Sport England survey highlights the challenges that squash faces post the pandemic

June 30 2023

Squash participation in England has experienced a further decline, with figures from Sport England indicating a drop of just over 10% since the year preceding the pandemic. The latest data from the Sport England Active Lives survey reveals that, between November 2021 and 2022, 264,100 adults (over the age of 16) played squash or Squash57 (racketball) at least twice in the past 28 days. This represents a decrease of 30,100 individuals compared to the last set of figures unaffected by Covid-19, recorded in November 2018-2019.

While the current decline of 10% over three years shows a slight improvement from the pre-pandemic annual drop-off of 4%, it remains disheartening evidence that the sport continues to shrink, despite the efforts of dedicated individuals and England Squash at the grassroots level.

The release of the delayed Active Lives survey has prolonged the anticipation for England Squash and other sports governing bodies, as they hoped for evidence of a complete recovery in participation levels.

The survey, which engages over 200,000 interviewees annually, reported an overall year-on-year increase of 1.7% in the number of adults meeting the Chief Medical Officers' guidelines for moderate physical activity of 150 minutes or more per week. Since the initial edition of the survey in November 2015-2016, there are now 1.5 million more active adults in England.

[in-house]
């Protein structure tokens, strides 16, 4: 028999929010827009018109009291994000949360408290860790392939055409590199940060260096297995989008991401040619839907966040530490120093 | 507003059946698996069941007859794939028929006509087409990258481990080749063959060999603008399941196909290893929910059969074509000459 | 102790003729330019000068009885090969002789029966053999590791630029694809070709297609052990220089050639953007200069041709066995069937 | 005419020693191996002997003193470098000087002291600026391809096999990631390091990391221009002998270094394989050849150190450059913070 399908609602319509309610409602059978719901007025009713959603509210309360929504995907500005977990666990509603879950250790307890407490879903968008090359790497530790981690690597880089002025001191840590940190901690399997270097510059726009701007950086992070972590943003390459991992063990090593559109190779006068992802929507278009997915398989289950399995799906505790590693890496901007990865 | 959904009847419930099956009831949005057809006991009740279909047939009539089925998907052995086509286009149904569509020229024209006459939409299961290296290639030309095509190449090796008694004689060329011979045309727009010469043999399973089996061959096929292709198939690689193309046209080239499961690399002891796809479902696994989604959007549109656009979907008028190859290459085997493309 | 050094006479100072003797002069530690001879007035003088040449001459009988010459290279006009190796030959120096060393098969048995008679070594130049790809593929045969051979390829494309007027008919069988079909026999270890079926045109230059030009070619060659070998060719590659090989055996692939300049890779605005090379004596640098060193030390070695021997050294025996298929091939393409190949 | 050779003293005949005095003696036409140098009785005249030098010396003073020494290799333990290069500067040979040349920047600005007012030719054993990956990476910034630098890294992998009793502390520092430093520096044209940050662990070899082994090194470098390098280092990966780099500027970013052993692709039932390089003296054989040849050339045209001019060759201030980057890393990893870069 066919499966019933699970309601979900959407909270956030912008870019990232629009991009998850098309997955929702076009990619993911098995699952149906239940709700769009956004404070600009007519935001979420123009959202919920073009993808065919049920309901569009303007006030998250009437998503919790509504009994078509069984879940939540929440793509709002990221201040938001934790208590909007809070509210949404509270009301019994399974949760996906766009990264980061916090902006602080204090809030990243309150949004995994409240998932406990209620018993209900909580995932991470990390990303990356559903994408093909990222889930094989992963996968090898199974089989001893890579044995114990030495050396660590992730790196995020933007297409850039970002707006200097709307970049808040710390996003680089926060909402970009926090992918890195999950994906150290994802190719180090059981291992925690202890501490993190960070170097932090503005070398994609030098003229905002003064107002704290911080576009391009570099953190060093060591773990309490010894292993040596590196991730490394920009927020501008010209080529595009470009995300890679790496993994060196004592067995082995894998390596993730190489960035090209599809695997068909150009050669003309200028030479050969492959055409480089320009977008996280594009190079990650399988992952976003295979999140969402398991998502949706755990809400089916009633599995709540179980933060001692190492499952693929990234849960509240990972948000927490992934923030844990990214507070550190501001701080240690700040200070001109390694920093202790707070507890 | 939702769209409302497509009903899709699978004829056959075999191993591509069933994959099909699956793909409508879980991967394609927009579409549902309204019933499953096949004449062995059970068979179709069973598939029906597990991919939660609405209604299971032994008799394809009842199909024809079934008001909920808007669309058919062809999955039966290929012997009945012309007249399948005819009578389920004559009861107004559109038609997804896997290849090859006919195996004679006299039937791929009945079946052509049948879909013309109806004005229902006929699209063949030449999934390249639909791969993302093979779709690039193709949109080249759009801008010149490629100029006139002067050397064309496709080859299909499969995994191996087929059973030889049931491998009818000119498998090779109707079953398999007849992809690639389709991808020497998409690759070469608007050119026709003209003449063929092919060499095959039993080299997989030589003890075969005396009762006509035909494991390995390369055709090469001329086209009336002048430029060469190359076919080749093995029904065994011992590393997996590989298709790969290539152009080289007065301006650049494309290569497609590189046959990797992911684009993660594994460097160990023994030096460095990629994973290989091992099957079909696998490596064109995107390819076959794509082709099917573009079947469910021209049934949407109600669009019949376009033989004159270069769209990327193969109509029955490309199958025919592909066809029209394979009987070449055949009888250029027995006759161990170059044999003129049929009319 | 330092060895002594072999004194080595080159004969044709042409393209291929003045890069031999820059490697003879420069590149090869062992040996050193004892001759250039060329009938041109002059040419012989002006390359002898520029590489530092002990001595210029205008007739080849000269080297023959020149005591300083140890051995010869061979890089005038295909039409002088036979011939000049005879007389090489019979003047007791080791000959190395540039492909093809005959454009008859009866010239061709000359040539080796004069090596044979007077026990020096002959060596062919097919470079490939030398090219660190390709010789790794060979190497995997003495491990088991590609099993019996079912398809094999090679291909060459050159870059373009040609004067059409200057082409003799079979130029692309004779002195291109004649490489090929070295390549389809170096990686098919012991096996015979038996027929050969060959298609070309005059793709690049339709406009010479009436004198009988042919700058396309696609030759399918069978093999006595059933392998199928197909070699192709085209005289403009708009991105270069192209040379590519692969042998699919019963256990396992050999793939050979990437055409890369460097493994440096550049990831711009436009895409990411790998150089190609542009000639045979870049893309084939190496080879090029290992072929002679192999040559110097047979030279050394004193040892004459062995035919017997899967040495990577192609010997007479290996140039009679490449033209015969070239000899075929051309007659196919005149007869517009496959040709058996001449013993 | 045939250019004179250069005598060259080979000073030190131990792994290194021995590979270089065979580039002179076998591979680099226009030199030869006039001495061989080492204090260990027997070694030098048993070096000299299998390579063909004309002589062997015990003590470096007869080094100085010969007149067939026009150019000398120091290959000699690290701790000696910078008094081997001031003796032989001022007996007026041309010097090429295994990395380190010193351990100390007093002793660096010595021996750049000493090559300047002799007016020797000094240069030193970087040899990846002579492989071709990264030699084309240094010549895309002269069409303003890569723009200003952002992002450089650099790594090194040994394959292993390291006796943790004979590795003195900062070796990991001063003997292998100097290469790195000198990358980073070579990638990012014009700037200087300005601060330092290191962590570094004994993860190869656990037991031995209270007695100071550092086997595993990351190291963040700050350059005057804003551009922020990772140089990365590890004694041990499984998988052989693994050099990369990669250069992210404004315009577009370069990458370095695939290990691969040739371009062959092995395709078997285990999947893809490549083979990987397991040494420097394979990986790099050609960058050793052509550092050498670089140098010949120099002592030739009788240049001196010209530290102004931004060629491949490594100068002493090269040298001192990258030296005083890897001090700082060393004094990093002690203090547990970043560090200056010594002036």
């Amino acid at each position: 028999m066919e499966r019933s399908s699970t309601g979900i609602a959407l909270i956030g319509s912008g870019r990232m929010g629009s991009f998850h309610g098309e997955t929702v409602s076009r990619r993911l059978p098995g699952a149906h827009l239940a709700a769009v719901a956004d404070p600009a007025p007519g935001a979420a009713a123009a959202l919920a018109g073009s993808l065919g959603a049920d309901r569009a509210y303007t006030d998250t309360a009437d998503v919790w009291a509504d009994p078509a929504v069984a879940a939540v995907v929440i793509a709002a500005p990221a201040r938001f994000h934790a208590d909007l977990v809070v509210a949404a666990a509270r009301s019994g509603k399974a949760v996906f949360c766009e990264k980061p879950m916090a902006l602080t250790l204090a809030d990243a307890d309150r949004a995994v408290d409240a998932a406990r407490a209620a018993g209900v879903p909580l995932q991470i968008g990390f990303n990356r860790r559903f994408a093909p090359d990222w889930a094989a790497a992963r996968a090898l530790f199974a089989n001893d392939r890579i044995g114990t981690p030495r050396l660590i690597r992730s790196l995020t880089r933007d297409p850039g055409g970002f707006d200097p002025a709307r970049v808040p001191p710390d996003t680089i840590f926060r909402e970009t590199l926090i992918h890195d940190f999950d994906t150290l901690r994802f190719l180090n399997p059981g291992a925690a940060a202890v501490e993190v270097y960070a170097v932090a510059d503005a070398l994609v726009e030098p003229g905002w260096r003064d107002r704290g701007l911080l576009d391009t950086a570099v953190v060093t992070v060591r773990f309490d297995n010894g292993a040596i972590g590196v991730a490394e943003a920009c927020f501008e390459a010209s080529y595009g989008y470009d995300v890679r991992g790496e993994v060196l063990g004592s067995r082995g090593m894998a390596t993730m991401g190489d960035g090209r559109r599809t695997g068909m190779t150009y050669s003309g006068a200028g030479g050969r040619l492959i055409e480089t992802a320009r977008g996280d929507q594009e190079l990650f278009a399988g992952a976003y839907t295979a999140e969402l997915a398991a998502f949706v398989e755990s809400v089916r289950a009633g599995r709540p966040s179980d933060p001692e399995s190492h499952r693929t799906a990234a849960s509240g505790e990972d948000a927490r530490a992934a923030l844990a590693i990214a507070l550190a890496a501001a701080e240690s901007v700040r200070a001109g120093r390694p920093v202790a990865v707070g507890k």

However, squash remains an exception to this positive trend, as the number of regular players continues its alarming long-term decline. This decrease primarily affects a core group of dedicated players who engage in the sport at least twice a month. Since the Covid-19 lockdowns prevented access to clubs, over 10% of these players have not resumed their involvement.

Even more concerning are the figures for occasional participation, representing those who played squash at least once in the past year. The new Sport England data reveals a significant drop in this category. In November 2018-2019 (prior to the pandemic's impact on subsequent surveys over the following two years), 1,056,300 adults had played squash at least once. This number has now plummeted to 773,300, representing a decline of 27%.